Using JSON Datatypes in Macros

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If you don't know JavaScript or JSON already I highly suggest you read Introduction to JSON Datatypes first even though it is JavaScript based.

So how do you create JSON Objects and JSON Arrays in MapTool macro script? Well the easy way if you already know everything you want is to create it as a string. Lets define a data structure that will hold the details for a weapon.

The weapon will be a gun which has the following details:

  • Number of shots before reload
  • Damage done
  • Attack penalty per shot (so more than one shot around has an attack penalty).

So if we were to define this in JavaScript we could just do it as

weapon = {
    "name": "Handgun",
    "shots": 6,
    "damage": "1d10"

If you already know what your JSON object looks like defining it in MapTool is not too different.

[r: weapon = '{
    "name": "Handgun",
    "shots": 6,
    "damage": "1d10"

If you copy and paste this into MapTool you will notice that the output is returned on one line

[r: weapon = '{ "name": "Handgun", "shots": 6, "damage": "1d10" }']

This is because the chat window displays html and new line characters are not displayed. If you wanted to see the carriage returns as you typed them then you could do

[r: weapon = '{
    "name": "Handgun",
    "shots": 6,
    "damage": "1d10"

Which says the output is already preformatted so new line characters will be displayed.

The above is well and good if you know what you want to store ahead of time, but how do you create a JSON object based on user input or results of a macro. For this you use json.set().

So to create the above weapon you could use

[r: weapon = json.set("{}", "name", "Handgun", "shots", 6, "damage", "1d10" )]

Where "{}" is an empty JSON object, for convenience "" can be used as the first argument to json.set() to represent an empty object.

json.set() takes an object as well a list of key and value pairs and returns a new object with the specified keys set . It is important to rememeber this last bit, all of the json functions do not modify the object, instead they create a new object with the changes. For example

[h: weapon = json.set("{}", "name", "Handgun", "shots", 6, "damage", "1d10" )]
[h: weapon2 = json.set(weapon, "name", "Bigger Handgun")]
[r: weapon] <br>
[r: weapon2]


{"name":"Bigger Handgun","shots":6,"damage":"1d10"}

The original value in weapon has not been modified.

If you placed <pre> </pre> around the output you will notice that json.set() creates the object on one line, not formatted nicely across multiple lines as it was when we created it manually. If you want to "format" this nicely you can use the json.indent() command.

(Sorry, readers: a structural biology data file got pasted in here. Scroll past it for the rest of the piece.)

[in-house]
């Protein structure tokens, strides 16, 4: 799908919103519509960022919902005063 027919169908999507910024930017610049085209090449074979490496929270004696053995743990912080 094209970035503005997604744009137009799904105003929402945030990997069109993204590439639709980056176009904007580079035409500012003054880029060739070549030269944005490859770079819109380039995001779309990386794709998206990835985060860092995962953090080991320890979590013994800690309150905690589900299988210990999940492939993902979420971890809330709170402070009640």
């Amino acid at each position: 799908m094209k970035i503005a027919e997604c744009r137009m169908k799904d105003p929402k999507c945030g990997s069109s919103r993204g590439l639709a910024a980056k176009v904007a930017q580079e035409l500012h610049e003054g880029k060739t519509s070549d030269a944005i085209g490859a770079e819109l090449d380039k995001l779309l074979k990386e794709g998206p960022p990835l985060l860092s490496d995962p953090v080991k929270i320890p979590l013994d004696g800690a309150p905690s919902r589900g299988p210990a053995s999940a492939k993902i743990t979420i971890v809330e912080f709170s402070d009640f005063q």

For example:

<pre>[r: json.indent('{"name":"Handgun","shots":6,"damage":"1d10"}', 4)]</pre>


    "name": "Handgun",
    "shots": 6,
    "damage": "1d10"

Using JSON arrays is similar Lets to our weapon above, in this mythical system that the gun belongs to you are able to fire all of the shots in one round but each after the first has a two hit penalty. We can represent this as an array with 6 elements (we will include the first shot for simplicities sake even if it would always be 0).

[r: modifiers = '[0, 1, 3, 5, 8, 12]']

The json.append() function allows you to append items to the end of an array, if the array is empty then it will create a new one.

If the input is an "[]" it is an empty array, for convenience "" also represents an empty array. json.set() can be used on arrays but only to set a value for an index, the array must already have that index.

For example if I wanted to change the 3rd index in the array above to 4 I could do

[h: modifiers = json.set(modifiers, 2, 4)

The value for index is 2 because indexes in the array start at 0.

So given what we learned earlier you could add the modifiers to our weapon object in the following way

[r: modifiers = '[0, 1, 3, 5, 8, 12]']
[r: weapon = json.set(weapon, "modifiers", modifiers)]

Or you could do it as

[h: weapon = json.set("{}", "name", "Handgun", "shots", 6, "damage", "1d10",
    "modifiers", "[0, 1, 3, 5, 8, 12]" )]
<pre>[r: json.indent(weapon,4)]</pre>

Which will display

    "name": "Handgun",
    "shots": 6,
    "damage": "1d10",
    "modifiers":     [

Of course if you know all the details up front you can create the whole objects as before such as.

[r: weapon = '{
    "name" : "Handgun",
    "shots" : 6,
    "damage" : 1d10,
    "modifiers" : "[0, 1, 3, 5, 8, 12]"

The next question is now that we have all the information in a JSON object or array how do we get it out when we need it?

To get things out of objects or arrays we use json.get()


[h: weapon = json.set("{}", "name", "Handgun", "shots", 6, "damage", "1d10",
    "modifiers", "[0, 1, 3, 5, 8, 12]" )]
Weapon Name: [r: json.get(weapon, "name")]<br>
Damage: [r: json.get(weapon, "damage")] <br>
Shots: [r: json.get(weapon, "shots")] <br>
[h: modifiers = json.get(weapon, "modifiers")]
Modifiers [r,c(json.get(weapon, "shots")): json.get(modifiers, roll.count)]

Which displays

Weapon Name: Handgun 
Damage: 1d10 
Shots: 6 
Modifiers 0, 1, 3, 5, 8, 12

You could also use json.length() to change the line that displays the modifiers to

Modifiers [r,c(json.length(modfiers)): json.get(modifiers, roll.count)]

But there is an easier way to loop through every value in the array and that is using foreach

Modifiers [r,foreach(val,modifiers): val]

json.length() and foreach can be used on JSON objects as well as arrays. In this case json.length() returns the number of key/value pairs, and foreach will loop through the keys in the object.

So using the above objects

[r: json.length(weapon)]

Displays 4.


[r,foreach(val,weapon): val]


name, shots, damage, modifiers